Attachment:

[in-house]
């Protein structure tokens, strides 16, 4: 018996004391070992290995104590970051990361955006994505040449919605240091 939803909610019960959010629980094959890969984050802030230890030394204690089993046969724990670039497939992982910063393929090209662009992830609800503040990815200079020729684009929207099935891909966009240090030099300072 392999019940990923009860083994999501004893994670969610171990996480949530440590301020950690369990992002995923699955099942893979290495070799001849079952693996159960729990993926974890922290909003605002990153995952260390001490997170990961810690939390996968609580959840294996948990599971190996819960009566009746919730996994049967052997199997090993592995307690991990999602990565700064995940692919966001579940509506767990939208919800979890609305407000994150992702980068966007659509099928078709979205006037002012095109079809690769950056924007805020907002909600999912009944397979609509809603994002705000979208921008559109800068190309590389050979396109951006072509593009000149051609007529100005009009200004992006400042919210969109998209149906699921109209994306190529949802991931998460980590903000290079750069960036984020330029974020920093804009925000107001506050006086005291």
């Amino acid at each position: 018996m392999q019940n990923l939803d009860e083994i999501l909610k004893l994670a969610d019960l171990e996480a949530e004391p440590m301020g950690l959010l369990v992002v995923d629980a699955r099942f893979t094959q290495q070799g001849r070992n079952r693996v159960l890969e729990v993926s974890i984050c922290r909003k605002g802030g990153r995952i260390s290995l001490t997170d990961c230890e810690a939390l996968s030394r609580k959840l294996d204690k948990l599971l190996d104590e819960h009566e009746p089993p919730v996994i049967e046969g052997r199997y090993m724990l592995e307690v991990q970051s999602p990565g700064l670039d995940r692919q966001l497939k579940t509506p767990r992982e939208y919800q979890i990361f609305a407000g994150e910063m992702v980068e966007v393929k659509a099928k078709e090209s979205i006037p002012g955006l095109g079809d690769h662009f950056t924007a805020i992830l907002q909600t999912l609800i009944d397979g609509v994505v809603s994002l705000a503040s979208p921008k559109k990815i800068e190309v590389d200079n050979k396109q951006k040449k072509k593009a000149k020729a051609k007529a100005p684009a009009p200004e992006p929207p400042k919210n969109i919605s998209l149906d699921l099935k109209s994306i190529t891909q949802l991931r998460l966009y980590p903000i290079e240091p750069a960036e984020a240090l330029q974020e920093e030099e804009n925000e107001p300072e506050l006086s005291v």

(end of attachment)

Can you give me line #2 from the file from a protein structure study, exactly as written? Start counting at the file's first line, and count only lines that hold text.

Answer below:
């Protein structure tokens, strides 16, 4: 018996004391070992290995104590970051990361955006994505040449919605240091 939803909610019960959010629980094959890969984050802030230890030394204690089993046969724990670039497939992982910063393929090209662009992830609800503040990815200079020729684009929207099935891909966009240090030099300072 392999019940990923009860083994999501004893994670969610171990996480949530440590301020950690369990992002995923699955099942893979290495070799001849079952693996159960729990993926974890922290909003605002990153995952260390001490997170990961810690939390996968609580959840294996948990599971190996819960009566009746919730996994049967052997199997090993592995307690991990999602990565700064995940692919966001579940509506767990939208919800979890609305407000994150992702980068966007659509099928078709979205006037002012095109079809690769950056924007805020907002909600999912009944397979609509809603994002705000979208921008559109800068190309590389050979396109951006072509593009000149051609007529100005009009200004992006400042919210969109998209149906699921109209994306190529949802991931998460980590903000290079750069960036984020330029974020920093804009925000107001506050006086005291």